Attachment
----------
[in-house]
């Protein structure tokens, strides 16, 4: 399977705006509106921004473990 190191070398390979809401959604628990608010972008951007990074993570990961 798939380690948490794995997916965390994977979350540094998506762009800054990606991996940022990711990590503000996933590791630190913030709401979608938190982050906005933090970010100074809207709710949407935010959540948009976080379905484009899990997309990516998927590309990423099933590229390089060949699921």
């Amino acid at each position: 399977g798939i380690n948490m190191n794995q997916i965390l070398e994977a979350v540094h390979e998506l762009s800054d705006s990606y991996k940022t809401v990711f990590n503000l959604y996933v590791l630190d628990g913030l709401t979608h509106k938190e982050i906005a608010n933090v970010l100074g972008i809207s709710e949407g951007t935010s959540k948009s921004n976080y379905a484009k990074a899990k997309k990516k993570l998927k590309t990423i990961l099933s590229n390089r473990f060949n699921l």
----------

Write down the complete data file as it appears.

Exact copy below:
[in-house]
């Protein structure tokens, strides 16, 4: 399977705006509106921004473990 190191070398390979809401959604628990608010972008951007990074993570990961 798939380690948490794995997916965390994977979350540094998506762009800054990606991996940022990711990590503000996933590791630190913030709401979608938190982050906005933090970010100074809207709710949407935010959540948009976080379905484009899990997309990516998927590309990423099933590229390089060949699921």
């Amino acid at each position: 399977g798939i380690n948490m190191n794995q997916i965390l070398e994977a979350v540094h390979e998506l762009s800054d705006s990606y991996k940022t809401v990711f990590n503000l959604y996933v590791l630190d628990g913030l709401t979608h509106k938190e982050i906005a608010n933090v970010l100074g972008i809207s709710e949407g951007t935010s959540k948009s921004n976080y379905a484009k990074a899990k997309k990516k993570l998927k590309t990423i990961l099933s590229n390089r473990f060949n699921l």